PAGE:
OMB Just Made a Sneaky Change to the Antideficiency Act Protocol

Antideficiency ActOMB Just Made a Sneaky Change to the Antideficiency Act ProtocolThis Will Enable Waste to Stay Out of Sight

Budget & Tax,  | Quick Take
Oct 10, 2019  | 2 min read | Print Article

With everything else that is going on in Washington, a sneaky change to guidance for federal employees who discover lawbreaking in the spending of appropriated funds might seem like small potatoes. But we believe proper implementation of the Antideficiency Act oversight provisions are important because they provide:

  1. protection of the constitutional prerogative of Congress to appropriate funds and,
  2. a critical tool for preventing wasteful spending

The Office of Management and Budget (OMB) recently revised its guidance to federal agencies on the statutory requirement to report overspending of federal funds to the President, the Congress and the Comptroller General. The Antideficiency Act unequivocally states once an agency discovers funds have been spent in excess of a Congressional appropriation they, “shall report immediately to the President and Congress all relevant facts.” The new guidance tells agencies that, when considering responding to violations flagged by the Government Accountability Office, the agencies should withhold relevant information from Congress unless and until OMB agrees that a violation has occurred. If they don’t think there is a violation, they don’t have to explain the difference of opinion to anyone. This is both a violation of law and of Congressional rights of oversight.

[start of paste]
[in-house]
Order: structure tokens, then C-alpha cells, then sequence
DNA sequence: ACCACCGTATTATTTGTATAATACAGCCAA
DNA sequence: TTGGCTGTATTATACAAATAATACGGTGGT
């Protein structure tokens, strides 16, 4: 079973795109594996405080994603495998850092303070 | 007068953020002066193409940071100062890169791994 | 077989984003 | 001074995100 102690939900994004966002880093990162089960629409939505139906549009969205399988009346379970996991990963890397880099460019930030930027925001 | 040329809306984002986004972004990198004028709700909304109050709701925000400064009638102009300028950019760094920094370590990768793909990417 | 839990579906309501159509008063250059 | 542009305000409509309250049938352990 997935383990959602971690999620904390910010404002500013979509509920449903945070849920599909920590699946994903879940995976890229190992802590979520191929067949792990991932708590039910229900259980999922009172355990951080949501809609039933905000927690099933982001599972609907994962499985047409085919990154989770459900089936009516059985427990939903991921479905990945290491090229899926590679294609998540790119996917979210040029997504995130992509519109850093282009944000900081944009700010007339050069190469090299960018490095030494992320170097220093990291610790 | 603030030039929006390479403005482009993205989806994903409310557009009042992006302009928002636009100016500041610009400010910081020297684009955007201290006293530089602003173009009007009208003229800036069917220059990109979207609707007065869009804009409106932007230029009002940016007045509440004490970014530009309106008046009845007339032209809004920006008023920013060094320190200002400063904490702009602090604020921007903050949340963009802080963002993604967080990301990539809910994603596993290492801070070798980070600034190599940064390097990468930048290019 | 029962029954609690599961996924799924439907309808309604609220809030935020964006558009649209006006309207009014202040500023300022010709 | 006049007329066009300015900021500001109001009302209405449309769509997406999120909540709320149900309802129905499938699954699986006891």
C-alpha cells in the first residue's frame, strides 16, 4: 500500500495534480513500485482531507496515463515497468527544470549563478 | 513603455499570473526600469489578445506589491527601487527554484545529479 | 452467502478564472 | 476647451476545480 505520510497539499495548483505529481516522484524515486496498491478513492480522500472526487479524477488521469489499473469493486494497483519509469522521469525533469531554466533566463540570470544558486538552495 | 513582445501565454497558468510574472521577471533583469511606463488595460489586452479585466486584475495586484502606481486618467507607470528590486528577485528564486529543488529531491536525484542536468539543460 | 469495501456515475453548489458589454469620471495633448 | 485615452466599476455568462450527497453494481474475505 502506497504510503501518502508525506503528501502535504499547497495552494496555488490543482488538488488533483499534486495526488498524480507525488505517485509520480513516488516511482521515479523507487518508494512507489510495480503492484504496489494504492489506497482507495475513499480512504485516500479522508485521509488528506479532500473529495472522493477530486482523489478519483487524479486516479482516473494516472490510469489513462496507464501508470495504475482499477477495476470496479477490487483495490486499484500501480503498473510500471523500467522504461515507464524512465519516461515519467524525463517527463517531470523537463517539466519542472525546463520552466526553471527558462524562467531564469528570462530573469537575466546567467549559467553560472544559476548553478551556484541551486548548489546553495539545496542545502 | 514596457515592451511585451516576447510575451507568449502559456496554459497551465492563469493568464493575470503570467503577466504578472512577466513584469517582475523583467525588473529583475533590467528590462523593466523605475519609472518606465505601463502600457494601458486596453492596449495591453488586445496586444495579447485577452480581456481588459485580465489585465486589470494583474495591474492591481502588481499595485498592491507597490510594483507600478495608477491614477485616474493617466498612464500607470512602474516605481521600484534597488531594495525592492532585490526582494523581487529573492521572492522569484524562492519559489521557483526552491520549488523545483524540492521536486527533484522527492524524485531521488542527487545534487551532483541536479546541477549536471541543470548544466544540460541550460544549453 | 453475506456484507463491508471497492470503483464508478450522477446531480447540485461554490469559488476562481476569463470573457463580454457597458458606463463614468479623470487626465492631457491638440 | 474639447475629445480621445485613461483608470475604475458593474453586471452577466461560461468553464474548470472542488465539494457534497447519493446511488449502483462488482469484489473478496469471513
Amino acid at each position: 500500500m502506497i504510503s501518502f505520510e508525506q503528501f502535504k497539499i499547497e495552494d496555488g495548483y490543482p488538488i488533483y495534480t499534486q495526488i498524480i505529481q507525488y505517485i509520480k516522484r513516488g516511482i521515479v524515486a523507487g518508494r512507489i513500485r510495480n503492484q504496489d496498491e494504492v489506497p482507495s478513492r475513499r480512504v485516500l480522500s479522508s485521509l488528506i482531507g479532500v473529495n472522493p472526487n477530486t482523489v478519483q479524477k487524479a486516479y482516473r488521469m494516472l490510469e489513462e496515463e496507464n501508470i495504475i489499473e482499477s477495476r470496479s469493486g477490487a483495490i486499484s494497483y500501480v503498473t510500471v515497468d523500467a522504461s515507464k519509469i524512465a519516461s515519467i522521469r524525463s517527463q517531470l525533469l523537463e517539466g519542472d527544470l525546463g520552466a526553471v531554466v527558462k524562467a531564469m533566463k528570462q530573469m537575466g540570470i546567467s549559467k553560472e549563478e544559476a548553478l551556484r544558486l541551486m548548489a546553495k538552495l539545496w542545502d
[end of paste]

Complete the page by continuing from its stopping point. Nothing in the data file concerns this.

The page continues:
The senior Democrats on the House and Senate Appropriations Committees are outraged and so are we at Taxpayers for Common Sense. This is another assault on the constitutional prerogatives of the legislative branch. It’s also likely to greatly weaken tools designed to ensure Executive Branch agencies don’t spend money they do not have available.

We’ve been writing and talking about the Antideficiency Act for a few years. For a refresher course on the issue, read our Weekly Wastebasket from a few weeks ago, “The Separation of Powers Matters”.